What first attracted you to the period or periods you work in?
Roman writers were with me as an Essex teenager in the sixties and have stayed with me ever since. At sixteen I had two big passions, writing about jazz for The Daily Telegraph ( I had won a competition against very few entrants) and about Julius Caesar and Cleopatra for myself. At every period of my life the same Romans – Caesar, Catullus, Horace – have been different. So the attraction, if you like, is that they have always been there for me, not that Roman society tells us about our own society (though sometimes it does) or that Romans were especially good or bad (they weren’t). My memoir, Alexandria, has thoughts about that.
Can you tell us a little more about how you research? Has the process changed over the years?
Each book has been a bit different. On the Spartacus Road, in part about a narrow escape from a cancer death sentence, was written literally on the road, written into notebooks as I’d learnt to do as a foreign correspondent for The Times in the 1980s. Alexandria too. In an age before googling on phones the details of quotes and ancient dates had to be added when I got back home. The Senecans, a memoir of four men I knew who were fascinated by Margaret Thatcher and a Roman politician/playwright, could be researched only inside my own head. The Last Assassin came from a simple idea and a small number of Latin and Greek texts. It is a straightforward narrative history from a new perspective. A simple idea is for me always more important to a successful book than the research.
The common phrase is that history is written by the victors. Do you think this is true?
In Roman history it is true to a very great extent. The first Emperor, Augustus, avenger of the assassination of Caesar, deliberately set out reshape Romans’ sense of their past. Rescuing the losers, like my Last Assassin, Cassius of Parma, can be a struggle. This almost unknown Cassius, not Shakespeare’s one with ‘the lean and hungry look’, saw the consequences of Caesar’s death as no other of the assassins did. It is always worth seeing events from the viewpoint of the vanquished where we can.
Are there any historians who helped shaped your career? Similarly, can you recommend three history books which budding historians should read?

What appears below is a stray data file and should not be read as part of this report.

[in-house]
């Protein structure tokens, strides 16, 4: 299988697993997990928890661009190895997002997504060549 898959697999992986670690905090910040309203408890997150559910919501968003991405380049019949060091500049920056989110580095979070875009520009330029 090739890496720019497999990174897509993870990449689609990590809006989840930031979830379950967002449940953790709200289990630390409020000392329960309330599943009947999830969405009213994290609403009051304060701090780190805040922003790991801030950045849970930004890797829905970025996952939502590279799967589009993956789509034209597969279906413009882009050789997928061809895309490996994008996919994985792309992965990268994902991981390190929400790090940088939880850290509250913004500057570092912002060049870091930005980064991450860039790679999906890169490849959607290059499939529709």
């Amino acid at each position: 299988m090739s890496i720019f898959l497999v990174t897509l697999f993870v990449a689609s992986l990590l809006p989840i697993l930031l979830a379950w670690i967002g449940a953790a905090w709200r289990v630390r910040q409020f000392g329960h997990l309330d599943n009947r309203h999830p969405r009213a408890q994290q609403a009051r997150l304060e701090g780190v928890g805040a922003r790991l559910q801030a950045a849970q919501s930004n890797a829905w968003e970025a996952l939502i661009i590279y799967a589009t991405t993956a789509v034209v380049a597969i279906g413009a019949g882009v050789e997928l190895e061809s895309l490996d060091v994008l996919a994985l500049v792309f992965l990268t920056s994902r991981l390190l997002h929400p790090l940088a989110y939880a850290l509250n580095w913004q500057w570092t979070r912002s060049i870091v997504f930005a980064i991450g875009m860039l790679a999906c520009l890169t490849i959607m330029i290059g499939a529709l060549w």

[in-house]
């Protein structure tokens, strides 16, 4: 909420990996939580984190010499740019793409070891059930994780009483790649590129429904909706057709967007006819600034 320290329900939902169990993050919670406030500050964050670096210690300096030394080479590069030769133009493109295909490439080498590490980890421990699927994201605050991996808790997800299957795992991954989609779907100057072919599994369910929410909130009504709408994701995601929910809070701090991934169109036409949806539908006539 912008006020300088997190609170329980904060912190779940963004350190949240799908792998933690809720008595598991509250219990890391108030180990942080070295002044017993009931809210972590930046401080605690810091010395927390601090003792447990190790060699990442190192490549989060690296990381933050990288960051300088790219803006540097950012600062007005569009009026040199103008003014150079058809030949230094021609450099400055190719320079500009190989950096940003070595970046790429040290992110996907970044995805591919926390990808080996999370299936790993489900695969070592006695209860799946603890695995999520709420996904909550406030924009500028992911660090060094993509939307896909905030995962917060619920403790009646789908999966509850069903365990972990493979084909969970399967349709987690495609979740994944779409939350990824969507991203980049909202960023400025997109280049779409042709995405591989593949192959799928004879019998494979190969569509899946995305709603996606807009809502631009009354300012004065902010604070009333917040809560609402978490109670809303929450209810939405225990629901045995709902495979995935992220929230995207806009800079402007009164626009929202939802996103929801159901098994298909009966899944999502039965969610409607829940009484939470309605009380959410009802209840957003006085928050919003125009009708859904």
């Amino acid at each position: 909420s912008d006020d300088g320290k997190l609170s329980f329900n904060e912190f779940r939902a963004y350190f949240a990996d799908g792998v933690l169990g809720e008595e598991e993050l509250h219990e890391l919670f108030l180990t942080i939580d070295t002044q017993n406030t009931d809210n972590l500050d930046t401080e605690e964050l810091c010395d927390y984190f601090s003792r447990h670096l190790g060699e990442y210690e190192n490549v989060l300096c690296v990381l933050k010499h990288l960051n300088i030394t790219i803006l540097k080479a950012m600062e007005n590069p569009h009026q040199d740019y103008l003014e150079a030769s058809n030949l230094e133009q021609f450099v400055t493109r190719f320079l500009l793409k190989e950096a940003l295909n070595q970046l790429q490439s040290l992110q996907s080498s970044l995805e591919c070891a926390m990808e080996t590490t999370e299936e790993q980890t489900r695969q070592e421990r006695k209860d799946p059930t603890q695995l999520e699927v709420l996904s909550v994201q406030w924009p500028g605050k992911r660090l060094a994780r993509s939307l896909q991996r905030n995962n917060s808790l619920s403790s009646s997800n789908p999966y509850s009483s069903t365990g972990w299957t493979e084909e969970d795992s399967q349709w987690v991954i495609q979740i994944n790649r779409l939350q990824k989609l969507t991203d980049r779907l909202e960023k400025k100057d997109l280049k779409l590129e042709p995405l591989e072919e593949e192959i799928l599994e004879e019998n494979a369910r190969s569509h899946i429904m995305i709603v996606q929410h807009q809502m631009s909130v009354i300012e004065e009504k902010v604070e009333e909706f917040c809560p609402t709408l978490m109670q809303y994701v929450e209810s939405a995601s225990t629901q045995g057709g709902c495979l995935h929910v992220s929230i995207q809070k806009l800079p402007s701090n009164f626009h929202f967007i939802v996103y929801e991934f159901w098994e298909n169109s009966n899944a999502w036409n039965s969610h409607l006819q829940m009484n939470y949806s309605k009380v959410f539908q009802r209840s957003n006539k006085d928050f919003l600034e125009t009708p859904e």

James Holladay of Trinity College, Oxford, an inspiring teacher over a few pints in the back bar (men only then!) of Oxford’s King’s Arms, expert on ancient plagues, artillery gunner at the Normandy landings. He never had a book published in his lifetime but in his day academics didn’t have to.
The Great Sea by David Abulafia (2011), a peerless guide to the only slowly changing Mediterranean.
SPQR, by Mary Beard (2015). How to take apart a history manufactured by some of its major subjects.
Rubicon by Tom Holland (2003), a surging narrative, worth studying not just for what it says but how it says it.
If you could meet any figure from history, who would it be and why? Also, if you could witness any event throughout history, what would it be?
Today it would have to be Cassius of Parma. I’ve lived with his traces for two years. I would love to know whether I was right in deciding what he was like. So ditto for the assassination of Caesar. I’m sure it was chaotic, maybe even more chaotic than I’ve described.
If you could add any period or subject to the history curriculum, what would it be?
I don’t know enough about what is on the curriculum. Too much Hitler and Stalin, I’m sure. I’m excited about the reappraisal of Britain’s profits from the Atlantic slave trade. Open our minds but keep them open: that is what learning should do. ‘Follow the money’ is a good lesson for historians as well as journalists: but journalists soon learn that the money does not always lead where you want it to.
If you could give a piece of advice to your younger self, either as a student or when you first started out as a writer, what would it be?
For a classicist: learn more poetry and prose line by line. When I was young I was lucky enough to be able to read Catullus and Thucydides more fluently than I can now; but I understood what they were saying about love and power much less well before life (and editing The Times) left its lessons. So use your fluency while you can. And that is not just true for classics: any text you study for GCSE can be there for you for the rest of your life.
For a writer: think always of the reader. Journalism, despite all it changes, is still good for teaching that.
Can you tell us a little bit about the project you are currently working on?
I’m writing about Roman fathers and sons, a notorious flatterer, a notorious glutton, a dissatisfied tycoon and a tragic hero who died young. More than one book. More to come.
Peter Stothard is the author of The Last Assassin: The Hunt for the Killers of Julius Caesar.